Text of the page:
• This is the second type of leave, which Californian laws provide, to bond with your child.
  • For this purpose you have to meet certain requirements of course, and if you do, you are entitled to 12 weeks of medical leave.
  • One need not have to be sick to avail this leave period. You just have to meet the set criteria.

Paid Family Leave (PFL)
  • The PFL (Paid Family Leave) is an extension of State Disability Insurance (SDI) and was brought to light in the year 2004.
  • The prerequisites to get qualified for this program include a contribution from your side to the SDI. There are other legal requirements too.
  • With the addition of this program, California rose up the ranks as one of the finest states to offer rights for working mothers.
  • Your benefits vary as per how you are subjected to different examinations.

Family and Medical Leave Act (FMLA)
  • The CFRA is mimed as California's FMLA (Family and Medical Leave Act).
  • This act helps employees take unpaid leave for medical and family reasons.
  • It helps you be granted leave up to 12 weeks to bond with your newborn.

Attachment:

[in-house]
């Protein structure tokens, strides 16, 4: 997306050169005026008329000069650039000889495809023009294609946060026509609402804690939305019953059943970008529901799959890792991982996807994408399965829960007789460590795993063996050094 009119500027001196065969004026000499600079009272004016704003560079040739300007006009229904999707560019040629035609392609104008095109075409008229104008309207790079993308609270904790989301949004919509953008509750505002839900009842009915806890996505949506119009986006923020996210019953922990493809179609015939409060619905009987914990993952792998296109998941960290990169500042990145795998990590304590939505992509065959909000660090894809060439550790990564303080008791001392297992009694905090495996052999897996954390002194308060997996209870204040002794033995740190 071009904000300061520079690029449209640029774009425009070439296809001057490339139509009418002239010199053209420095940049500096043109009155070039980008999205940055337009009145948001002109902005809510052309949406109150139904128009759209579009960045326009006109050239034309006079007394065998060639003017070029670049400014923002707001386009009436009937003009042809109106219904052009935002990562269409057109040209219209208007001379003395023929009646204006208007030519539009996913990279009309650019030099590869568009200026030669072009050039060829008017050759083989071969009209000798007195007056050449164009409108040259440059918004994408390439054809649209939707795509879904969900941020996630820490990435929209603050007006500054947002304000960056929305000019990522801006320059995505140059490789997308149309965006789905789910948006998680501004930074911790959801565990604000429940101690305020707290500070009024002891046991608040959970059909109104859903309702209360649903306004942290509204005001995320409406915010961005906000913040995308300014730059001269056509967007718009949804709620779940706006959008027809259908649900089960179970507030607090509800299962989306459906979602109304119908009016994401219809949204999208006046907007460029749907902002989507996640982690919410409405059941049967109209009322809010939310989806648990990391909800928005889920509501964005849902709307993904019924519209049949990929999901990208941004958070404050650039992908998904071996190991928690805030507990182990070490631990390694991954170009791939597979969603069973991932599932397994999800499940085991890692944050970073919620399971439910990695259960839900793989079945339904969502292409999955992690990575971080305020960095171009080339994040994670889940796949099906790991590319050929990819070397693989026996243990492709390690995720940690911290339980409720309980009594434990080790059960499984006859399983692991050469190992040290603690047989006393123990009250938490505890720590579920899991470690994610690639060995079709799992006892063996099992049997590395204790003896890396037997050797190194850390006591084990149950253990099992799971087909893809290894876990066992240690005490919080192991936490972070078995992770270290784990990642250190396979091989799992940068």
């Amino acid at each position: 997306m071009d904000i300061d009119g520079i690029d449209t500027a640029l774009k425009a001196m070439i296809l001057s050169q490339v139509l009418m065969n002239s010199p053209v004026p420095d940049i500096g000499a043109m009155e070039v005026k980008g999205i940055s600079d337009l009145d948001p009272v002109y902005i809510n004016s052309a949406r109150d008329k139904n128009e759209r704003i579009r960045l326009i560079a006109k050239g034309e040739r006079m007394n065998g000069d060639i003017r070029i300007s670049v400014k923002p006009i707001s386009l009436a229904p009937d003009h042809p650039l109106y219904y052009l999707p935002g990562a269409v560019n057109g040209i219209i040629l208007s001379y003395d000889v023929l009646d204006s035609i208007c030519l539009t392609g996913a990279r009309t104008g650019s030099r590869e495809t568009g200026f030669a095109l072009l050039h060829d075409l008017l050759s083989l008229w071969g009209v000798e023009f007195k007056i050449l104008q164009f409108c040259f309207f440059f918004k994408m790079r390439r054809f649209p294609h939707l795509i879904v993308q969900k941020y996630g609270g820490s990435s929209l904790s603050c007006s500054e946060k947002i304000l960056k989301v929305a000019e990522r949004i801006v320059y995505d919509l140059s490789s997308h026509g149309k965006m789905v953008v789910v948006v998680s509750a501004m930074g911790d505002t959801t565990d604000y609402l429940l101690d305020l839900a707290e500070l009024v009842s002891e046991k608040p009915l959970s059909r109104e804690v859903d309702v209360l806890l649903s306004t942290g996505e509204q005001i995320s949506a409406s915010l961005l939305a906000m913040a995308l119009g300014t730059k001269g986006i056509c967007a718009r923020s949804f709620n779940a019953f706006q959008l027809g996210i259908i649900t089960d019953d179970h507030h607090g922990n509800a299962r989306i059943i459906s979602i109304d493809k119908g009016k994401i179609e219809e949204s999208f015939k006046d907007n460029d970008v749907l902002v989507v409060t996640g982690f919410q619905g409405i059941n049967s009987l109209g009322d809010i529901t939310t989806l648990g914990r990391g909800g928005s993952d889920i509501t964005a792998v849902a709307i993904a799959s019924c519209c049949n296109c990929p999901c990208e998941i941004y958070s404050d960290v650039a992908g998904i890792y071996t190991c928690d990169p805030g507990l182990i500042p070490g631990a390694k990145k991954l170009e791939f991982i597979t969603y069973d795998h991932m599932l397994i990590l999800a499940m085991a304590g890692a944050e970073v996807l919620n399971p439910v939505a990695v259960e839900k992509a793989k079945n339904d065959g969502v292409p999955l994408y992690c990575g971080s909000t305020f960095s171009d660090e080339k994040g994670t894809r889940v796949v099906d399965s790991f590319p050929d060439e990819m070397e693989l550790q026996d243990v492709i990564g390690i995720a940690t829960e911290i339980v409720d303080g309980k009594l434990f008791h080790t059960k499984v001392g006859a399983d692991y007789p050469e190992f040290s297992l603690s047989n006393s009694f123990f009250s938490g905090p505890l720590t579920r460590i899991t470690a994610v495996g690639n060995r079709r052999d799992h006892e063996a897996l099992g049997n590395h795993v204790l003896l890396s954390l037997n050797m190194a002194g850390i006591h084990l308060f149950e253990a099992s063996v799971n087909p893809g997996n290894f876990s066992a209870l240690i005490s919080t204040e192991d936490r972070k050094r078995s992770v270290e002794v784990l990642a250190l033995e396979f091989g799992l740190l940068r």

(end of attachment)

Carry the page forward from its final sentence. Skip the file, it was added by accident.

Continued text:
• In fact, if you have adopted a kid or have been granted the responsibility of a foster child (below the age of 18), FMLA grants you leave to help establish a bonding with the new addition in the family. This leave however, needs to be taken within the first year of adoption.

Entitlement to Pay
  • As a rule, maternity leave is unpaid; employers are not obligated to pay anything during this time.
  • However, in certain circumstances, the employer needs to pay the employee, for instance, if the leave granted for other temporary disabilities is paid, he has to pay for maternity leave too.
  • Sometimes, the expectant mothers may already have sick leaves and the like lined up earlier, which they may not have used. According to the laws in California, some employers may require that their female employees add these accrued leaves to this unpaid leave.
  • Employees can make use of their vacation pay during this period, and they also have a right to receive disability insurance.

  • The benefits provided are different under different state laws.
  • As already mentioned, FEHA states that female employees be paid the health insurance as well as disability insurance benefits if the company has been paying for it in other situations.
  • Sick leave and vacations can be incorporated in the maternity leave.
  • If the same have to be added as an extension to the already granted 4-month period, the employer's decision is considered final.
  • If you are eligible for PFL, you will receive 55% of your average weekly income, i.e., you can receive 6 weeks of your money.
  • Your benefits will be determined after examining your highest quarterly earnings.